We’ve all heard about the power of gratitude and positive thinking. So what is this concept all about and more importantly, how does it affect your mood, your brain and your thinking?
The philosophy of positively visualizing the things you want in life and downplaying experiences and expectations that are negative is a concept that has been written about for at least 3,000 years. Great authors of all times have written about how our thoughts and how we choose to look at things condition the reality that we experience.
Epictetus, Greek Stoic philosopher, in the first century said that “The thing that upsets people is not so much what happens, but what they think about what happens”.
Today’s researchers are finding out how the concept actually works.
An article about brain imaging research in Psychology Today reports that research subjects who expressed gratitude on a regular basis had high levels of activity in the hypothalamus region of their brains and had higher concentrations of dopamine.
Leanne O’Neil of INDY Neurofeedback says, “Because the hypothalamus controls a vast number of vital bodily functions such as eating, drinking and sleeping, this area of your brain has a significant influence on your metabolism and stress levels. Feelings of gratitude also directly activate brain regions associated with the ‘reward’ neurotransmitter called dopamine.”
Dopamine floods the brain with positive emotions, which is why it is generally considered to be the brain’s reward neurotransmitter. Importantly, dopamine is also responsible for initiating action. In essence, increases in dopamine encourage your brain to repeat what you just did, in order to get that wonderful feeling again.
According to Psychology Today, “Gratitude has a powerful impact on your life because it engages your brain in a virtuous cycle. Your brain only has so much power to focus its attention. It cannot easily focus on both positive and negative stimuli. It is like a small child: easily distracted. Your brain looks for things that prove what it already believes to be true and dopamine reinforces that. So once you start seeing things to be grateful for, your brain starts looking for more things to be grateful for. That’s how the virtuous cycle gets created.”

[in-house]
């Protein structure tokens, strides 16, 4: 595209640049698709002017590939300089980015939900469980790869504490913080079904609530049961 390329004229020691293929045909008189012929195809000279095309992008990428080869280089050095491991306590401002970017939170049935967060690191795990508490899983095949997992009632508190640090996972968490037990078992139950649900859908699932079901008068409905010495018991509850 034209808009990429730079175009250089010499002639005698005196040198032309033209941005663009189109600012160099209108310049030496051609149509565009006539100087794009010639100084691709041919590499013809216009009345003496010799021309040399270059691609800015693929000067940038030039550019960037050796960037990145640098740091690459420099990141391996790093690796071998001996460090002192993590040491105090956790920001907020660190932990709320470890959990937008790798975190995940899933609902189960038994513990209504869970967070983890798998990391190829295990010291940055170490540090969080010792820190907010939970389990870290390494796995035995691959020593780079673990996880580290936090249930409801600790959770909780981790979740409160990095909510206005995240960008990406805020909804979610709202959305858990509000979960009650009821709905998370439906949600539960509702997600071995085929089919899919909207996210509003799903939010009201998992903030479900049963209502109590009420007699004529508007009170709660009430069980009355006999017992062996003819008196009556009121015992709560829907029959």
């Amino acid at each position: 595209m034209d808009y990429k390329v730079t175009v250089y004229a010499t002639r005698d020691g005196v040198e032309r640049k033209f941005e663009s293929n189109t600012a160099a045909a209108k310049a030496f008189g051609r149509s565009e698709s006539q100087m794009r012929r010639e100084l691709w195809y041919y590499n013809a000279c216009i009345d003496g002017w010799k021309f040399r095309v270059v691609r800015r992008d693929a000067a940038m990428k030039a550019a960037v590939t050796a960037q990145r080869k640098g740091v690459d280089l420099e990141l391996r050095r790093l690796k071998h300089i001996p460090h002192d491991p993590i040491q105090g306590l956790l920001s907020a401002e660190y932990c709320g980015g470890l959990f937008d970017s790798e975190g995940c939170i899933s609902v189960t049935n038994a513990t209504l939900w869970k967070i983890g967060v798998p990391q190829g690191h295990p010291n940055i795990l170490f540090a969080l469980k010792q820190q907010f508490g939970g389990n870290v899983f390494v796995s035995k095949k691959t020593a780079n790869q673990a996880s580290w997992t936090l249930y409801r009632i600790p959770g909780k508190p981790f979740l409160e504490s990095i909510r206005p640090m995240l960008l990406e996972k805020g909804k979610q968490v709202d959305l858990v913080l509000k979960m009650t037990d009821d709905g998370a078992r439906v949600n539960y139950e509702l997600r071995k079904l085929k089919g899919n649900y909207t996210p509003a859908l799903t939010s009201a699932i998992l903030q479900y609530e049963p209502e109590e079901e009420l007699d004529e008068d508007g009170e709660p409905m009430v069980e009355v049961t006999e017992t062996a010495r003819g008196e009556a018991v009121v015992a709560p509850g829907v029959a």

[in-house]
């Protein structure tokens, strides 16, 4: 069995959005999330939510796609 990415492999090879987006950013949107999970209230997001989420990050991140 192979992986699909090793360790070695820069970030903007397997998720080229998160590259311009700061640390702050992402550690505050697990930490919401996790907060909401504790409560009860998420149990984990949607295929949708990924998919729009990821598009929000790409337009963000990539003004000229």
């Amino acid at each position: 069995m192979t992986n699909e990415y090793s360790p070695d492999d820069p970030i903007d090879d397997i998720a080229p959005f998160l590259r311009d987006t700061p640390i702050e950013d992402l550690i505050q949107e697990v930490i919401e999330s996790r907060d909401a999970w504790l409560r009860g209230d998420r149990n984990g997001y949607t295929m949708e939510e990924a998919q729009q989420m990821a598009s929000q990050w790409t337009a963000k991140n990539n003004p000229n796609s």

Leanne O’Neil has seen the power of gratitude in the brain time and time again in her work with INDY Neurofeedback clients. “Positive thinking brain activity can be tracked, showing that improvements in gratitude can have wide-ranging effects, from increases in exercise and improved sleep, to decreases in depression and aches and pains.”
Here are 3 simple ways you can use the power of gratitude to help transform your life, health and physical well-being:
- Health and your happiness. Positive thinking has proven health benefits including minimizing stress, curbing depression, reducing both pain and the risk of heart disease.
- A good attitude improves coping skills. Sometimes simply feeling gratitude about being alive in this vast world can help put problems into perspective and provide better coping skills – especially if you have physical pain. Use gratitude to provide perspective on what’s important and what you truly value.
- Relationships thrive on gratitude. Gratitude reinforces bonds and provides proof of support for any difficult times in the future.
Positive focus can effect change to your health with a shift in perspective. INDY Neurofeedback can help you train your brain to actively respond to gratitude through proven non-medical biofeedback techniques. This not only works for you and your health but also helps those around you.
Gratitude is contagious!